Until 1957, the train only made station stops at Grand Central Terminal and Croton-Harmon for New York-area passengers and LaSalle Street Station and Englewood for Chicago-area passengers [1]. If trains ran on schedule they would pass halfway at Buffalo Central Station. The tracks of the New York and Harlem Railroad were used from Grand Central to the Spuyten Duyvil and Port Morris Railroad, which it used to reach the New York Central's main line along the Water Level Route, north along the Hudson River and west to Buffalo, then southwest and west on the Lake Shore and Michigan Southern Railway along the south shore of Lake Erie, and north into Chicago, merging with the Chicago, Rock Island and Pacific Railroad at Englewood. In case of track closures, alternate routes such as the New York and Harlem Railroad or West Shore Railroad could be used.

The 20th Century Limited (and specifically, car #10006) was used in the filming of Alfred Hitchcock's North by Northwest, released in 1959. The car was built by Pullman-Standard in 1939, and was scrapped in 1968. It carried the name Imperial State and featured 4 double bedrooms, 4 single compartments, and 2 drawing rooms (a "4-4-2"). The interior of the car as seen in the film was actually a set built by MGM Studios.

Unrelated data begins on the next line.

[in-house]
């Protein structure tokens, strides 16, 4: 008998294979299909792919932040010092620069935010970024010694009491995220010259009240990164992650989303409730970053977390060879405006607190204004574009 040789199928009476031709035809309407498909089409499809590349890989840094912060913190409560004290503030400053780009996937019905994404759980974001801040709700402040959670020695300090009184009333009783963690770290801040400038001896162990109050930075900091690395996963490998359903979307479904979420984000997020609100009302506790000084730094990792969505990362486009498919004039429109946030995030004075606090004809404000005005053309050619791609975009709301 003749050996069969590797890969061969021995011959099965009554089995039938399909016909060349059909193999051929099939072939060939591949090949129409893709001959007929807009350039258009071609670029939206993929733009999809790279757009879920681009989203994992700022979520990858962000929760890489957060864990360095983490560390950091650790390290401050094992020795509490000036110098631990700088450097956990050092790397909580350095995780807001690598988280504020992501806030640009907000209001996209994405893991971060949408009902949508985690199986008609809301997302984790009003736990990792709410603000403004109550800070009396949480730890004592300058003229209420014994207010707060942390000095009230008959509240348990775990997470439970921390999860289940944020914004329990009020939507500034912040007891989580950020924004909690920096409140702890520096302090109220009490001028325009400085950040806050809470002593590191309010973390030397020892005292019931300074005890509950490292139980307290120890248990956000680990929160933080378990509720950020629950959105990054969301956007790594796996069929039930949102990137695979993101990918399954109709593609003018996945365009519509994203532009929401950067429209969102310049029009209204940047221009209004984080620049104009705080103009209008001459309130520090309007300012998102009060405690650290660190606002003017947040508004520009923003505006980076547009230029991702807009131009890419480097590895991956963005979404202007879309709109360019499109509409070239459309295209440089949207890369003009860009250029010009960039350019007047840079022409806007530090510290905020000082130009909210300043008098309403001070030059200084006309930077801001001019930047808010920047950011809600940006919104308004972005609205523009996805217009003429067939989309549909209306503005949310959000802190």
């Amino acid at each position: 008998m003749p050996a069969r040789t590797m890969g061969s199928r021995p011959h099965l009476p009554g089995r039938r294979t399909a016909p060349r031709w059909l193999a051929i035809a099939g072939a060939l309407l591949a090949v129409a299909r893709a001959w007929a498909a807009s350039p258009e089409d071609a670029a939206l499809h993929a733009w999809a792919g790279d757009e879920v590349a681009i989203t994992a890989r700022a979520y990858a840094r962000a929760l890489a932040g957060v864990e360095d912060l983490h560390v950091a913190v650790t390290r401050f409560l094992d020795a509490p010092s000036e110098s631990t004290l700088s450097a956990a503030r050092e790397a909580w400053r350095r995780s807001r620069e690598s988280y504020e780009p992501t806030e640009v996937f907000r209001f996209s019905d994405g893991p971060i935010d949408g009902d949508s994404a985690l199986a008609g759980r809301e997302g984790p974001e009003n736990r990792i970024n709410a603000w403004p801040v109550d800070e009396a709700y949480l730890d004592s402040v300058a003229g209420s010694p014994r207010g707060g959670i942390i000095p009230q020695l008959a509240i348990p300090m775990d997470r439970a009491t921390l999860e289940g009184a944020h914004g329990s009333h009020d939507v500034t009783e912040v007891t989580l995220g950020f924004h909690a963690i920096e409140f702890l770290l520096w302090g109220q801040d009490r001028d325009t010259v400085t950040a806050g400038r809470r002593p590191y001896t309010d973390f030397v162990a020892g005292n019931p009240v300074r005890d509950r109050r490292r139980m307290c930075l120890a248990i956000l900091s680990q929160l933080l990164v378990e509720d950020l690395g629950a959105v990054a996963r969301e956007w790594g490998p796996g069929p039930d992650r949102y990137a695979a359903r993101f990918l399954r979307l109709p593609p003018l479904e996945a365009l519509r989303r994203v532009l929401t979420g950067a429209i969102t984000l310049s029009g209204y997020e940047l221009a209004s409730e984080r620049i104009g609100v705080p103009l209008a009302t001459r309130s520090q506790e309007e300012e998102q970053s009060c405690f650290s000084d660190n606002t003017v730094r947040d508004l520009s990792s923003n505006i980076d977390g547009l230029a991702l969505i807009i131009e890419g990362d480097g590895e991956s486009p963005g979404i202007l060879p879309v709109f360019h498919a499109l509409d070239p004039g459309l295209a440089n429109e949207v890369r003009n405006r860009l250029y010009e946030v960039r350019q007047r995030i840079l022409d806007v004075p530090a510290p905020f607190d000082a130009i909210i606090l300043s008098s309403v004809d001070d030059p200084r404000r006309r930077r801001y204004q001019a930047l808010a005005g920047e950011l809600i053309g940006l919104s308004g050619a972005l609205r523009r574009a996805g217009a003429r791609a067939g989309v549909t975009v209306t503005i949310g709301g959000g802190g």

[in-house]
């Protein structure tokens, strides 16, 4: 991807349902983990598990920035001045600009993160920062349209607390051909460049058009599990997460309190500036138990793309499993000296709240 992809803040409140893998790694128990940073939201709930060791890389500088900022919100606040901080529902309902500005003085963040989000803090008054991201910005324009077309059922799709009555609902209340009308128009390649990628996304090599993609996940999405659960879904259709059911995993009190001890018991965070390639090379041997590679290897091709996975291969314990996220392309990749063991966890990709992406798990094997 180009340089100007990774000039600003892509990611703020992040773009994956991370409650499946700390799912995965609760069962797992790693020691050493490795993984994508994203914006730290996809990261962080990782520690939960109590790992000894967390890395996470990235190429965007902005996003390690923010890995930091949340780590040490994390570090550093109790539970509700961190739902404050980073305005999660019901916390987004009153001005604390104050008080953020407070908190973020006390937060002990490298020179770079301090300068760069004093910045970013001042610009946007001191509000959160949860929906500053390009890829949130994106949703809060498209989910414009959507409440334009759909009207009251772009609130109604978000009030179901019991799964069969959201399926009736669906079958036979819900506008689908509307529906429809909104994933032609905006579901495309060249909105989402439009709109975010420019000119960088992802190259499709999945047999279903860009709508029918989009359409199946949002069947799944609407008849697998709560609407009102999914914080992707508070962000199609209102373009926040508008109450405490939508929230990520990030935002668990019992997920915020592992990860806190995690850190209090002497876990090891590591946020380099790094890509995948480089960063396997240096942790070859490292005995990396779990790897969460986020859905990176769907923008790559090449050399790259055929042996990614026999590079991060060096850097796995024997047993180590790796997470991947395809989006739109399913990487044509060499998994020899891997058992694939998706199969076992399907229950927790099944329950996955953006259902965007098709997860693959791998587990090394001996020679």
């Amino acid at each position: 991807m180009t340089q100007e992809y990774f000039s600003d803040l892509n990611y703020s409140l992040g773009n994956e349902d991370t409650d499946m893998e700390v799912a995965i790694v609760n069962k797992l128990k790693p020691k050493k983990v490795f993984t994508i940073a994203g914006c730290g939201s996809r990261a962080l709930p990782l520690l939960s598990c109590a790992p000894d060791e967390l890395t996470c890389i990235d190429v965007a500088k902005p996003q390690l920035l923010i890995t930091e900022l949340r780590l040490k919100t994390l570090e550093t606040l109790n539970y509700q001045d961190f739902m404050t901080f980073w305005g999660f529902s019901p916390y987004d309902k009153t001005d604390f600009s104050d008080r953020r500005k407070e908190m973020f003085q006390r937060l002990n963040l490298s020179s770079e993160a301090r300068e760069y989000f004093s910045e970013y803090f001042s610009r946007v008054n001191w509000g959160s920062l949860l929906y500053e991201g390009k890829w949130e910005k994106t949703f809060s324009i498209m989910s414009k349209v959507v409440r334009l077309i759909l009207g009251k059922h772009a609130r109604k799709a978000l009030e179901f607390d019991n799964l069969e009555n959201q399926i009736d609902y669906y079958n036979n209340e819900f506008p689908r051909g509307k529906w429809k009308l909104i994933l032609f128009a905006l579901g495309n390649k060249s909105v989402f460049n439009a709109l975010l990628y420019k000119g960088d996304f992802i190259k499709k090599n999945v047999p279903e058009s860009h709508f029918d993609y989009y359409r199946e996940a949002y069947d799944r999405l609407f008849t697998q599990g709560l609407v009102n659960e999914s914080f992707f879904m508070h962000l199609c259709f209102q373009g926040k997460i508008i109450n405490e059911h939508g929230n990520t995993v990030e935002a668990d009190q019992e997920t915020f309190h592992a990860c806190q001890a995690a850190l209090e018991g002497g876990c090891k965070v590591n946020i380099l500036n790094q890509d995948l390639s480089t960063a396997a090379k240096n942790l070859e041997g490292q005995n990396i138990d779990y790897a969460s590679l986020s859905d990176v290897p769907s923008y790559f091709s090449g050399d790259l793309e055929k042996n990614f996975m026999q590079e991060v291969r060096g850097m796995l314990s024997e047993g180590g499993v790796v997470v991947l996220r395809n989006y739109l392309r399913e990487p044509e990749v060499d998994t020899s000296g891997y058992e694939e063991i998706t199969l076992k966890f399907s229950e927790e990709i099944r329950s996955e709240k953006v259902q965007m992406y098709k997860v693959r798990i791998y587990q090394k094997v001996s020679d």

By the late 1950s the train was in decline. On December 2, 1967 at 6 p.m. the train left Grand Central Terminal on track 34 for the last time, half full. As always, carnations were given to men boarding the train, and perfume and flowers to the women. The next day, it straggled into LaSalle Street Station in Chicago nine hours late on account of a freight derailment in the State of Michigan.

Today, Amtrak operates a route called the Lake Shore Limited, which travels almost exactly along the same path as the 20th Century. The only differences are at the two ends: at the New York terminus it runs to Penn Station, and on the Chicago end it switches to the former Pennsylvania Railroad's Pittsburgh, Fort Wayne and Chicago Railway at Whiting, Indiana, running into Union Station.


One of the NYC Hudsons fitted with the iconic streamlined casing designed by Henry Dreyfuss.

In fiction

The 20th Century Limited was the setting for a Broadway musical composed by Cy Coleman and written by Betty Comden and Adolph Green entitled On the Twentieth Century, about the romantic complications of a beautiful actress and an egocentric producer/director. Madeline Kahn and John Cullum starred in the short-running production, whose spectacular production design featured both the lavish Art Deco details of the time period as well innovative staging to open up what could be cramped quarters inside a train car. The musical was based on a stage play of the same subject, which was adapted as a film entitled Twentieth Century, with Carole Lombard and John Barrymore in the lead roles. The train also figured prominently as a setting for major scenes in both Alfred Hitchcock's North by Northwest and George Roy Hill's The Sting.